By Allen R. Gray
NDG Contributing Writer
Social injustice comes in many forms, with one being no more harmful than the other. Yet, when it comes to the distribution of wealth, one will find that failing to provide sustainable forms of income to Black communities may be the most damning injustice of all.
A 2020 report of the affairs of the North Texas Tollway Authority (NTTA) revealed a grave disparity in the amount of contracts it awards to Black businesses compared to contracts with whites.
The NTTA receives federal and state funds in the billions for the construction of freeways, tollways, and other services that are associated with the construction of the state’s infrastructure.
By law, 30% of those tax dollars are to go to “minorities.” The problem is this: whereas, a small percentage of those funds actually are awarded to “minority-owned” businesses, the businesses that are wholly-owned Black businesses again find themselves on the outside looking in.While all Black businesses ever wanted was their small piece of a rather sizeable tax-funded pie.
Construction contractor John Proctor serves as Chairman of the Regional Black Contractors Association.Proctor has been in the construction business for the past 46 years.
After nearly a half-century of dealing with the contract procurement system, Proctor has grown annoyed at the way the wealth of contracts is unevenly distributed to businesses competing for construction contracts.Proctor says NTTA’s maze of requirements for earning a contract are something akin to systemic racism, something Blacks believed they had overcome.
“It’s simple to me,” Proctor declares, “Segregation today.Segregation tomorrow. And segregation forever in the infrastructure business.”
Proctor isn’t talking about segregated water fountains or restrooms, but the segregation of wealth.Proctor says that NTTA is run by rich white men, who will casually spend $20 million on a project, but as a Black contractor “You won’t get a dime of your own tax money.”
NTTA is not a privately-owned entity, but rather, a political subdivision of the State of Texas.NTTA is authorized to acquire, construct, maintain, repair, and operate turnpike projects in the region of North Texas.With each execution of its authority, a contract is awarded and sometimes millions of dollars change hands.
“All you have to do is look at the arithmetic,” Proctor contends.
A recent report published by MGT Consulting Group bears witness to Proctor’s math.
The May 7, 2020 Availability And Disparity Study report of NTTA’s contractual expenditures supports Proctor’s math. During the course of the study, the report shows that NTTA’s contracts with all businesses were approximately $2.5 billion. Report also shows that white-owned companies netted 93.93% of that $2.5 billion, while Black businesses (construction, professional services, consulting services and goods & services) received a little over 2%.
A major factor in the disparate distribution of wealth to Black businesses is housed in the label of “minority-owned” as opposed to Black-owned.One is then left with the ambiguity of the definition of “minority” and the many ways it can be manipulated.The use and ultimate abuse of the more socially acceptable term “minority” and its effect on contracts being awarded to Black businesses have a history that was born in the wake of decades of Civil Rights demonstrations.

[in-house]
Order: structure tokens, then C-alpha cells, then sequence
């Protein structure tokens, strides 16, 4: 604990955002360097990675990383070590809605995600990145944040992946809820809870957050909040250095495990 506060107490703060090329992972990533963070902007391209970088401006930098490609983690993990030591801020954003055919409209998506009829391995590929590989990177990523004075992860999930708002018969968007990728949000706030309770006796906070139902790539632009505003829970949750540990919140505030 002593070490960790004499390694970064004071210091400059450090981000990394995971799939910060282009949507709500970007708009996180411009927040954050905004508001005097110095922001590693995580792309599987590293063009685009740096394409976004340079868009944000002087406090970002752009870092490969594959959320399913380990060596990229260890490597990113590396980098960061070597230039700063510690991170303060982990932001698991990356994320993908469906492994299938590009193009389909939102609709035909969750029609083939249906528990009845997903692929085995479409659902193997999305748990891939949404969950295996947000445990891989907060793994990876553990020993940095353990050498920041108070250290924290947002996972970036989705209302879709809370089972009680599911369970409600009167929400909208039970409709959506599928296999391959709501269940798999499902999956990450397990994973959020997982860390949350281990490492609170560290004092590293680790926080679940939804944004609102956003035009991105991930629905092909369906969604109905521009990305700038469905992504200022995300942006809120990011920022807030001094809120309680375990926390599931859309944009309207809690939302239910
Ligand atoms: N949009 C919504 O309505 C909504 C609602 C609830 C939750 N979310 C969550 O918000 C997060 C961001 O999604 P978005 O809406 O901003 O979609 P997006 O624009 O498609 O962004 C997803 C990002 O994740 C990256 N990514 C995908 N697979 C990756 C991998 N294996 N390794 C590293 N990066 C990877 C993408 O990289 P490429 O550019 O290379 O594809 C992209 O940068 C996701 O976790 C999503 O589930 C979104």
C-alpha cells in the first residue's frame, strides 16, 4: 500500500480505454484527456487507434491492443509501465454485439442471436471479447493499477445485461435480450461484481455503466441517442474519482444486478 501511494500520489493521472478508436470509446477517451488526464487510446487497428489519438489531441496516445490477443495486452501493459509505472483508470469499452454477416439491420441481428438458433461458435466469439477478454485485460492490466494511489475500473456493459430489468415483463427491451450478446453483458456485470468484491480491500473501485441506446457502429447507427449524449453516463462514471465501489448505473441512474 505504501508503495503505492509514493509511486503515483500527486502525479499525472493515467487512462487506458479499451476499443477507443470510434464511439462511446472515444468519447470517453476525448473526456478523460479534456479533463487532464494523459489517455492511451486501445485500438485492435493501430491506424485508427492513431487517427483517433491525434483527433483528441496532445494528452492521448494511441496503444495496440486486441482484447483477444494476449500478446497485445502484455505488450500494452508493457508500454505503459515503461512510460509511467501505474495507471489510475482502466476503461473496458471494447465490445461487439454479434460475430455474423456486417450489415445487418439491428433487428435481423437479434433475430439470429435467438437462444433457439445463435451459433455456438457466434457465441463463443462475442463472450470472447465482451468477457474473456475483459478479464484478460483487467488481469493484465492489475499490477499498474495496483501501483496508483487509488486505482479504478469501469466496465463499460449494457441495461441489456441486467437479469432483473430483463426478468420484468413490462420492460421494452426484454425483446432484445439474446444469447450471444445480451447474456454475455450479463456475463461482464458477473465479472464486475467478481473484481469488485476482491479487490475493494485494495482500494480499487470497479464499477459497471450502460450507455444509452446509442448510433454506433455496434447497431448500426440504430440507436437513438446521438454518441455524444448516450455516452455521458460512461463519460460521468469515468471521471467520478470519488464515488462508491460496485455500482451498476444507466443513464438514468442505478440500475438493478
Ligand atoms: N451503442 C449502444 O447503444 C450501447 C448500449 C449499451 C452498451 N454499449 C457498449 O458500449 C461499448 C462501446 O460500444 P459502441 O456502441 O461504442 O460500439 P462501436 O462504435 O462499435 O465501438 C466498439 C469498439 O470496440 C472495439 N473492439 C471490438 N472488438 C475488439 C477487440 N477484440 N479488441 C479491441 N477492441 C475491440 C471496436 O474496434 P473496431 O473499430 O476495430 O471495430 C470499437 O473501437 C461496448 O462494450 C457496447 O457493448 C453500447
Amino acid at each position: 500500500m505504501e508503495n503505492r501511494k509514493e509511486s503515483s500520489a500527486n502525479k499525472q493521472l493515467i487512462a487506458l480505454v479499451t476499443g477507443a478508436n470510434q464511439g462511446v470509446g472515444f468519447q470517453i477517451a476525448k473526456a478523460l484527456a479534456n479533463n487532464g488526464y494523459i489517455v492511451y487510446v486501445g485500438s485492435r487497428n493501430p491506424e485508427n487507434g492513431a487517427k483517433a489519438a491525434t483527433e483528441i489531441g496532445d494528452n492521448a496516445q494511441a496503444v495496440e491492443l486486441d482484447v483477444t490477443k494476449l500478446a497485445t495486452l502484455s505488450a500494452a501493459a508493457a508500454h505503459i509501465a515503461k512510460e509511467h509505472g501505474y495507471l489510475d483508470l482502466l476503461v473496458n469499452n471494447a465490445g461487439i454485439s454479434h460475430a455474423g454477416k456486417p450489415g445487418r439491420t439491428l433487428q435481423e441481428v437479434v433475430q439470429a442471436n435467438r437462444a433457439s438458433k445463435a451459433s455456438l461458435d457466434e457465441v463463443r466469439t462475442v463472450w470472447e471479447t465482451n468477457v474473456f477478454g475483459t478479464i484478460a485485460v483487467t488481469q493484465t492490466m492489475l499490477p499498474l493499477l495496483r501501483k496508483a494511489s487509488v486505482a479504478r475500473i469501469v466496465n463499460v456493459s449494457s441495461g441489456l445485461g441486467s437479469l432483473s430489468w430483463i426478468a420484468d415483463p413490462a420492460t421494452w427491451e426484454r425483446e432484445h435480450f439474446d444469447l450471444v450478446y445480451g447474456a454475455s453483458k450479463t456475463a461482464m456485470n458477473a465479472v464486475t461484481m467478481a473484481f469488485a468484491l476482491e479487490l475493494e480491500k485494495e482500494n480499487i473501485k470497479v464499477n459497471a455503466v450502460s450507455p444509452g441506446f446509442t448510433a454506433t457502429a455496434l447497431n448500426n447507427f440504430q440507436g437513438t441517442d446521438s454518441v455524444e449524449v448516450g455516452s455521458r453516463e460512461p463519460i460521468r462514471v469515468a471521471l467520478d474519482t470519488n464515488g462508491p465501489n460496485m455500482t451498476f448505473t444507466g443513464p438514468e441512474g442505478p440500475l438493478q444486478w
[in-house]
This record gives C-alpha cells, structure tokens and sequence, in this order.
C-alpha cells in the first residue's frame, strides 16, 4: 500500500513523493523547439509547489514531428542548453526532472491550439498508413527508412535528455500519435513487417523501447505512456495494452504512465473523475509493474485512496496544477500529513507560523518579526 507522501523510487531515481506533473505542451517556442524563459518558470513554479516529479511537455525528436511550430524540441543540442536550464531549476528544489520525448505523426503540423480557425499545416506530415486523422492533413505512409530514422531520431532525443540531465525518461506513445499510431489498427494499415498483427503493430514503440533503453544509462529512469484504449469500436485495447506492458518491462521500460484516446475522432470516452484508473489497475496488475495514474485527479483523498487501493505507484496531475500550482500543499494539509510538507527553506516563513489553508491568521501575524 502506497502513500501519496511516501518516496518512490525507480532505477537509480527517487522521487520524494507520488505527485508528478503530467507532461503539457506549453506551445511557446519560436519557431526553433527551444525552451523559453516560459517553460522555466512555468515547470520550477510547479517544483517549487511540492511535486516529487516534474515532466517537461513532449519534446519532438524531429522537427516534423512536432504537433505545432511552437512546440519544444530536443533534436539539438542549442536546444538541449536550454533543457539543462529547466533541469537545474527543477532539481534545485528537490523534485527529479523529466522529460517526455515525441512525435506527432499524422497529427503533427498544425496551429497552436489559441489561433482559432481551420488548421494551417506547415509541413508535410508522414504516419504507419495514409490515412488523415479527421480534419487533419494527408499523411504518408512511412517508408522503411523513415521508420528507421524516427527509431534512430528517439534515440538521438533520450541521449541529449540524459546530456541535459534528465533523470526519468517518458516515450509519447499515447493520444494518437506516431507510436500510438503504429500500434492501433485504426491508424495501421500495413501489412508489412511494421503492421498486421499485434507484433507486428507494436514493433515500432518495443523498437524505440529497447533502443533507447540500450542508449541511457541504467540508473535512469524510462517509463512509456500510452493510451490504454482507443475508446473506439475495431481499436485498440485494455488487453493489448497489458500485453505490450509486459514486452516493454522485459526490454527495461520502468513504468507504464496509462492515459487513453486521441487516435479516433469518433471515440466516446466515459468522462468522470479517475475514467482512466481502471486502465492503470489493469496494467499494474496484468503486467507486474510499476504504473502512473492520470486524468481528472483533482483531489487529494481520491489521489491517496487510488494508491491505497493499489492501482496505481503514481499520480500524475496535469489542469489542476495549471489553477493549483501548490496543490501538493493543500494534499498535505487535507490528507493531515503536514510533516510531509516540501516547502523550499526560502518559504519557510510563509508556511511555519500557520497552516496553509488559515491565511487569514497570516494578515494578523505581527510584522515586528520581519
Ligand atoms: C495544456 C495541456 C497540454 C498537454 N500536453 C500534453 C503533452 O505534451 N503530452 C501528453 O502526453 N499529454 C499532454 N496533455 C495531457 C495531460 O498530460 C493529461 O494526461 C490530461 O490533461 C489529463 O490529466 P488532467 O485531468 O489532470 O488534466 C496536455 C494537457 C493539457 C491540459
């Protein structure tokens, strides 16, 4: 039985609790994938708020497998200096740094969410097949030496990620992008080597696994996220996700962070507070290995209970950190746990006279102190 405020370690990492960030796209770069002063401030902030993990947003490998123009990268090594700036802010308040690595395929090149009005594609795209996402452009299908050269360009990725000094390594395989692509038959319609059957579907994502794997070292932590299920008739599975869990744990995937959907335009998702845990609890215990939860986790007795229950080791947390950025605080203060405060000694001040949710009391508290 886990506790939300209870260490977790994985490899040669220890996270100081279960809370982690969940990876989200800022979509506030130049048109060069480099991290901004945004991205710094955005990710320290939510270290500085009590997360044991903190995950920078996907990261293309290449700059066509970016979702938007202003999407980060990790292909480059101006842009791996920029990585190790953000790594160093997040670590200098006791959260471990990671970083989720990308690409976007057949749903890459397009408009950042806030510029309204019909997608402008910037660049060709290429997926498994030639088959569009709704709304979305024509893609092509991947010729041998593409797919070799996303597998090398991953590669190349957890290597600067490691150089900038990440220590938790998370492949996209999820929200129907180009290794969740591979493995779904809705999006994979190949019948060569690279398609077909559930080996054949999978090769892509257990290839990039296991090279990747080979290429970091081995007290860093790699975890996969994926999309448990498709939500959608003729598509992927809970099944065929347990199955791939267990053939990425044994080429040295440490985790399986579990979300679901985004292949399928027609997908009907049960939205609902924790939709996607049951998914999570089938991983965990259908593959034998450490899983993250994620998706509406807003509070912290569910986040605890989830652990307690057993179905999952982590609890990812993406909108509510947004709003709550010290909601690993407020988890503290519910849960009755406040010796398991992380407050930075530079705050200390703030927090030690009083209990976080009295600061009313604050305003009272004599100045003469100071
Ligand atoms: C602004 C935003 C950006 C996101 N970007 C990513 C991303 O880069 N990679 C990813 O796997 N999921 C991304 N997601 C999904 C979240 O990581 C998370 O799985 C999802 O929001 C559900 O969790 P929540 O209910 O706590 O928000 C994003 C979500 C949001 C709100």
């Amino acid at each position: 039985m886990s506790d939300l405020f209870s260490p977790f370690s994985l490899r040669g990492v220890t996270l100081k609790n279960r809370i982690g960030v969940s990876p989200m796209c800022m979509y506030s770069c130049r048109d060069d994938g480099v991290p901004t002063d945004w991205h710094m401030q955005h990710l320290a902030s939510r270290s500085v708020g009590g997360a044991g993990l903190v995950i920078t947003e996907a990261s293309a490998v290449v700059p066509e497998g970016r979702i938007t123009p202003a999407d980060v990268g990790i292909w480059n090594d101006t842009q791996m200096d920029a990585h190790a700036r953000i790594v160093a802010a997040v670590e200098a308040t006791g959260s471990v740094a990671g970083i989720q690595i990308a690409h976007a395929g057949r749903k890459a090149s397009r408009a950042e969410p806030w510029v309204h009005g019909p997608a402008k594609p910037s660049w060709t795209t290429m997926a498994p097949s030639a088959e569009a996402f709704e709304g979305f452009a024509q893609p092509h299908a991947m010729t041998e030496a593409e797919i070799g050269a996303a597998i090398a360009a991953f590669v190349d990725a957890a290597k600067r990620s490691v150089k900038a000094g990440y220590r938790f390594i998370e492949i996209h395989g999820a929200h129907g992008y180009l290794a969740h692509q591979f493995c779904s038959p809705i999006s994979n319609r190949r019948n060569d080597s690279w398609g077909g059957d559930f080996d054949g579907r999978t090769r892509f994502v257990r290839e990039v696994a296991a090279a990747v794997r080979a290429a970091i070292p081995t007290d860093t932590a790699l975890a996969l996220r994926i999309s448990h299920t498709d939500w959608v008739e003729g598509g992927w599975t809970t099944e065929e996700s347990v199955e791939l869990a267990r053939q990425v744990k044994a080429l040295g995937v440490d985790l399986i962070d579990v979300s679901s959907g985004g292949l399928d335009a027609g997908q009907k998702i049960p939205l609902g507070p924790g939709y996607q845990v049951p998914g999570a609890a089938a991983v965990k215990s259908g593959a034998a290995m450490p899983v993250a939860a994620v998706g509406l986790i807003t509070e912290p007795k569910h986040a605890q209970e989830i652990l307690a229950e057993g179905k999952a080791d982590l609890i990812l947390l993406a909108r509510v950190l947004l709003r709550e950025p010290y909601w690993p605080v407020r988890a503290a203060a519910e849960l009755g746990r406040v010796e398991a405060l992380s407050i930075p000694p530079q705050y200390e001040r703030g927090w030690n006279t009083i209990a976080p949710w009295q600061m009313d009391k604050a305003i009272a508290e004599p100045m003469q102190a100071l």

A pacification of sorts for America’s injustice to Blacks was issued by President Richard M. Nixon when he signed Executive Order 11458 on March 5, 1969. That order created the need for the Minority Business Development Agency (MBDA), which was originally established as the Office of Minority Business Enterprise. Then in1971, President Nixon signed Executive Order 11625 expanding the scope of the MBDA and its minority business programs by authorizing grants to public and private organizations to provide technical and management assistance to minority business enterprises (MBEs).
In 1972, the first ever survey of Minority-Owned Business Enterprises was published by the U.S. Census Bureau. The survey revealed that in 1969, minority-owned businesses received approximately $10.6 billion. Wholly Black-owned businesses, though, had less than half that amount with total receipts of $4.5 billion.
Black contractors argue that Nixon’s Executive Order was intended to aid Blacks almost exclusively.The complexity of the matter is in how companies chose to interpret who and what a “minority” is.Companies tend to define a minority as anyone who isn’t a white male.
Proctor contends that in a lot of ways the designation of MBE has been “hijacked.”
Ultimately, Proctor says, the cause for the disparity in the awarding extends beyond just white men sitting around a boardroom table making those decisions that have adverse consequences for the Black contractors.Proctor submits that the remedy lies squarely in the hands of Black people in positions of authority especially ignoring the interest of Black contractors.
The creation of the bills, executive orders, acts and offices of opportunity during the 1960s and into the 70s were supposed to put an end to systemic forms of racism, yet those systems have endured — and are, perhaps, as strong as they have ever been.Systems purport they are promoting diversity, but the definition of diversity has become skewed and disjointed.
All a seasoned Black contractor wants to know is, “Why isn’t diversity me?”